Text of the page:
The good news is that there are over-the-counter (OTC) medications that are safe to take while pregnant. For example, you can relieve a sinus headache and sore throat with acetaminophen (Tylenol). Make sure you take the pain reliever as directed. Other medications might be safe to take during pregnancy.
What kind of sinus medicine is safe during pregnancy?
Stuffy nose and sinus pressure
Pseudoephedrine and phenylephrine are available over the counter as Sudafed and are safe for many women to use during pregnancy.
How can I help my sinuses while pregnant?
As with the cold or flu, your best bet for sinus relief during pregnancy comes from managing the symptoms with home remedies, such as: Nasal irrigation. Using salt water irrigation, like a Neti pot, can help keep the lining of your nasal passages moist, remove backed-up gunk and promote drainage.
Why are my sinuses so bad during pregnancy?
Pregnancy rhinitis is an inflammation of the mucous membranes lining the nose. This causes nasal congestion. Increased blood flow to the nasal passages and enlargement of the nasal veins also play a role. Symptoms occur during pregnancy.
Can sinusitis affect my unborn baby?
A sinus infection on its own is not likely to harm the developing fetus. However, in rare cases, its symptoms can lead to complications. Being pregnant may also affect the severity of sinus infection symptoms.
Is Tylenol Sinus safe to take while pregnant?
OTC drugs containing phenylephrine
Because of the risks during pregnancy, you should know which products contain this ingredient so you can avoid them as needed. Examples of oral drugs that contain phenylephrine include: Sudafed PE (all versions) Tylenol Sinus + Headache.
Can I take cold and flu medicine while pregnant?
You should not take NyQuil Severe Cold & Flu if you’re pregnant. Use of its active ingredient in early pregnancy may be linked with some birth defects. You should also talk to your doctor before using the liquid forms of NyQuil Cold & Flu and NyQuil Cough during pregnancy.
Can I use Vicks when pregnant?
Vicks Vaporub is safe for mums-to-be and helps relieve the symptoms of a blocked nose, sore throat and cough. It is available as an ointment for rubbing on the chest, throat or back, and can also be added to hot water and the vapours inhaled.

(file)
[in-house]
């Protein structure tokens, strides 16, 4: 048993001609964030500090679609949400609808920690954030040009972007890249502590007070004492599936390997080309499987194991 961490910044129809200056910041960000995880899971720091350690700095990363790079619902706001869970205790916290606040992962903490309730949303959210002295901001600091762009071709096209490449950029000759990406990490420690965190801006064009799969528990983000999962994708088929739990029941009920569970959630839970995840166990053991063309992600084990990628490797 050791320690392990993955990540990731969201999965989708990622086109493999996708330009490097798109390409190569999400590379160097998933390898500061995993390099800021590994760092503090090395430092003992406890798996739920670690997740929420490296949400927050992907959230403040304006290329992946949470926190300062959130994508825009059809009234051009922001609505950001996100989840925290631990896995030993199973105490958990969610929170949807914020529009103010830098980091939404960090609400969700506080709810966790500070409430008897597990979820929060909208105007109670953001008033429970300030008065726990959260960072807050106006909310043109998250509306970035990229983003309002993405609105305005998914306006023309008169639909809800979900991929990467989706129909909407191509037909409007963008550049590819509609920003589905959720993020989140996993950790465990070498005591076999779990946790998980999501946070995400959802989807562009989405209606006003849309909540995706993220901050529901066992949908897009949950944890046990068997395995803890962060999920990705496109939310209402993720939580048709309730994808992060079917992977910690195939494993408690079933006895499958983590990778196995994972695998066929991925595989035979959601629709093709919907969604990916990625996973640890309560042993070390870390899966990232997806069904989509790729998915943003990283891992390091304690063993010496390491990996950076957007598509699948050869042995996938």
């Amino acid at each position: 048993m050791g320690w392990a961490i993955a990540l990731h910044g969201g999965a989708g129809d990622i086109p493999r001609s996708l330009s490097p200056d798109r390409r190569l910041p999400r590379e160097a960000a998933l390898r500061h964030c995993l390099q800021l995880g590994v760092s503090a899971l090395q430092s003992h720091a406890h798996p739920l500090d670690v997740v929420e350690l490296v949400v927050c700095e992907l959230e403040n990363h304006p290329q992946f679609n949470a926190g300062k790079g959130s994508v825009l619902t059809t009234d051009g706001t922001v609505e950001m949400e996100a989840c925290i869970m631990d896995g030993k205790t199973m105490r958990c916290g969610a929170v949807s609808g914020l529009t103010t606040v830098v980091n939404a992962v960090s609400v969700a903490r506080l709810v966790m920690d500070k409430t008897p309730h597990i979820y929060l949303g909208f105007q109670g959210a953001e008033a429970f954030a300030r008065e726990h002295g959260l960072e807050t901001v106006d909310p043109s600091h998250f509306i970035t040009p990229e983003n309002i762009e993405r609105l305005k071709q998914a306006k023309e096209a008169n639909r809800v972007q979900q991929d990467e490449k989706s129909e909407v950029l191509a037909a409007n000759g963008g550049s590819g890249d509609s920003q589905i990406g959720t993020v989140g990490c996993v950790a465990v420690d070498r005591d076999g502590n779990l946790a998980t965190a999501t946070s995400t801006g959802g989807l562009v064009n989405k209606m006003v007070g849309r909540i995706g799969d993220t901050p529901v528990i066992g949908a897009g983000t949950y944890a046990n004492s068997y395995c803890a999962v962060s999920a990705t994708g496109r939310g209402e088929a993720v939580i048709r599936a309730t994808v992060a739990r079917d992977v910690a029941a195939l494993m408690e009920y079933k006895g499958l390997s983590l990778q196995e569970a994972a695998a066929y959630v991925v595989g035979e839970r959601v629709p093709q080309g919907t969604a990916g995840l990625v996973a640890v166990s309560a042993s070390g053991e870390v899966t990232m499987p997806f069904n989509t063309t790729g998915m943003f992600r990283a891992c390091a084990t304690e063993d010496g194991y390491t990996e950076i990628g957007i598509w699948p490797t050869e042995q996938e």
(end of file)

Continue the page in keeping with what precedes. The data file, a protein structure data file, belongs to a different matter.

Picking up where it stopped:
What meds are OK to take while pregnant?
- Tylenol or acetaminophen (plain/extra strength) is OK.
- Chlorpheniramine antihistamine alone (chlor-Trimetron)
- Benadryl tablets.
- Saline nasal spray.
- Neti-pot or sinus rinse.
- Claritin, Zyrtec, Allegra.
Can blowing your nose hurt the baby?
Sneezing during pregnancy will typically not harm the baby. The baby is well-protected in the uterus, and even a hard sneeze will not affect the baby.
How can I permanently cure sinusitis?
Depending on the underlying cause, medical therapies may include:
- Intranasal corticosteroids. Intranasal corticosteroids reduce inflammation in the nasal passages. …
- Oral corticosteroids. Oral corticosteroids are pill medications that work like intranasal steroids. …
- Decongestants. …
- Saline irrigation. …
- Antibiotics. …
Does sneezing cause miscarriage?
You may be more prone to sneezing during pregnancy, but rest assured that it: isn’t harmful to you or your baby. isn’t a sign of a complication. cannot cause a miscarriage.
Are you more sick with a girl or boy?
Some people believe that more severe morning sickness indicates that the baby will be born female. The reasoning is that women carrying girls have high levels of hormones, which worsens morning sickness, while women carrying boys have less nausea because hormone levels are lower.
Are sinus headaches common during pregnancy?
Sinus headaches may be more likely because of the nasal congestion and runny nose that are common in early pregnancy. Hunger and low levels of blood sugar can trigger headaches, too. Women who suddenly stop their morning coffee and sodas may experience caffeine withdrawal headaches.
Is congestion normal during pregnancy?
Nasal congestion is a classic sign of pregnancy so don’t be surprised if you develop a case of stuffiness and even a few nosebleeds around week 16. In fact, stopped-up noses are so commonplace that congestion affected a whopping 65 percent of pregnant women enrolled in one study.